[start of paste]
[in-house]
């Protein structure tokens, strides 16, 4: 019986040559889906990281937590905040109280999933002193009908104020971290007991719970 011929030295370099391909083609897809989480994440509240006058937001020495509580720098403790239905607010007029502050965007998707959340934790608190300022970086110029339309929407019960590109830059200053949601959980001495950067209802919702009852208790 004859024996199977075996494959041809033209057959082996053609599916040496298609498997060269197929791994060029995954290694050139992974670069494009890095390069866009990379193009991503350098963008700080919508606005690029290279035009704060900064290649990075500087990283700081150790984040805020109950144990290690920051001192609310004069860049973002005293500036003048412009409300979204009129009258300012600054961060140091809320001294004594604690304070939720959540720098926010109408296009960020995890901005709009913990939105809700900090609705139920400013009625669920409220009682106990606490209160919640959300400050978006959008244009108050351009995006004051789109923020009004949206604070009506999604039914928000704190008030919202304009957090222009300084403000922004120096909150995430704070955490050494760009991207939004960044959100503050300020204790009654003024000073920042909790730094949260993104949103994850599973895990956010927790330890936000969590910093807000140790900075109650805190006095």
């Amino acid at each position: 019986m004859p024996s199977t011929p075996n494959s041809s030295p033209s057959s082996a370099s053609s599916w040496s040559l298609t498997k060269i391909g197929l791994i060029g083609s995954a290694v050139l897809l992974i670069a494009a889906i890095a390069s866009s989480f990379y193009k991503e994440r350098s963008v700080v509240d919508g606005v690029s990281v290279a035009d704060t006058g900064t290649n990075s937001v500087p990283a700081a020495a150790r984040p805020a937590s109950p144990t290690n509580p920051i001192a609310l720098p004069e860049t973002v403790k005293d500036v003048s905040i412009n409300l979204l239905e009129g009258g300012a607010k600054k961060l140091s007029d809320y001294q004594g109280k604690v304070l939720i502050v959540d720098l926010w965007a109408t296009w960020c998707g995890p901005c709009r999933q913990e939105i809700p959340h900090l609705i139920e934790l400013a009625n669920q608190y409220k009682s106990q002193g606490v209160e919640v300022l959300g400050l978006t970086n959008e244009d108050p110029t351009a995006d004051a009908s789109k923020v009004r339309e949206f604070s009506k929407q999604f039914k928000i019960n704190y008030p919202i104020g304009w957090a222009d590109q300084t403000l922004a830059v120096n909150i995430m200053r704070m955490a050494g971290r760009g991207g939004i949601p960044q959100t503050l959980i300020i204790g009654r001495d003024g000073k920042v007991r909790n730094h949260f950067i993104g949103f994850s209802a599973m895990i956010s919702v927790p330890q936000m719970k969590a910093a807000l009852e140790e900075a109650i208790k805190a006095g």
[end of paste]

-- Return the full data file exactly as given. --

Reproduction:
[in-house]
């Protein structure tokens, strides 16, 4: 019986040559889906990281937590905040109280999933002193009908104020971290007991719970 011929030295370099391909083609897809989480994440509240006058937001020495509580720098403790239905607010007029502050965007998707959340934790608190300022970086110029339309929407019960590109830059200053949601959980001495950067209802919702009852208790 004859024996199977075996494959041809033209057959082996053609599916040496298609498997060269197929791994060029995954290694050139992974670069494009890095390069866009990379193009991503350098963008700080919508606005690029290279035009704060900064290649990075500087990283700081150790984040805020109950144990290690920051001192609310004069860049973002005293500036003048412009409300979204009129009258300012600054961060140091809320001294004594604690304070939720959540720098926010109408296009960020995890901005709009913990939105809700900090609705139920400013009625669920409220009682106990606490209160919640959300400050978006959008244009108050351009995006004051789109923020009004949206604070009506999604039914928000704190008030919202304009957090222009300084403000922004120096909150995430704070955490050494760009991207939004960044959100503050300020204790009654003024000073920042909790730094949260993104949103994850599973895990956010927790330890936000969590910093807000140790900075109650805190006095």
């Amino acid at each position: 019986m004859p024996s199977t011929p075996n494959s041809s030295p033209s057959s082996a370099s053609s599916w040496s040559l298609t498997k060269i391909g197929l791994i060029g083609s995954a290694v050139l897809l992974i670069a494009a889906i890095a390069s866009s989480f990379y193009k991503e994440r350098s963008v700080v509240d919508g606005v690029s990281v290279a035009d704060t006058g900064t290649n990075s937001v500087p990283a700081a020495a150790r984040p805020a937590s109950p144990t290690n509580p920051i001192a609310l720098p004069e860049t973002v403790k005293d500036v003048s905040i412009n409300l979204l239905e009129g009258g300012a607010k600054k961060l140091s007029d809320y001294q004594g109280k604690v304070l939720i502050v959540d720098l926010w965007a109408t296009w960020c998707g995890p901005c709009r999933q913990e939105i809700p959340h900090l609705i139920e934790l400013a009625n669920q608190y409220k009682s106990q002193g606490v209160e919640v300022l959300g400050l978006t970086n959008e244009d108050p110029t351009a995006d004051a009908s789109k923020v009004r339309e949206f604070s009506k929407q999604f039914k928000i019960n704190y008030p919202i104020g304009w957090a222009d590109q300084t403000l922004a830059v120096n909150i995430m200053r704070m955490a050494g971290r760009g991207g939004i949601p960044q959100t503050l959980i300020i204790g009654r001495d003024g000073k920042v007991r909790n730094h949260f950067i993104g949103f994850s209802a599973m895990i956010s919702v927790p330890q936000m719970k969590a910093a807000l009852e140790e900075a109650i208790k805190a006095g």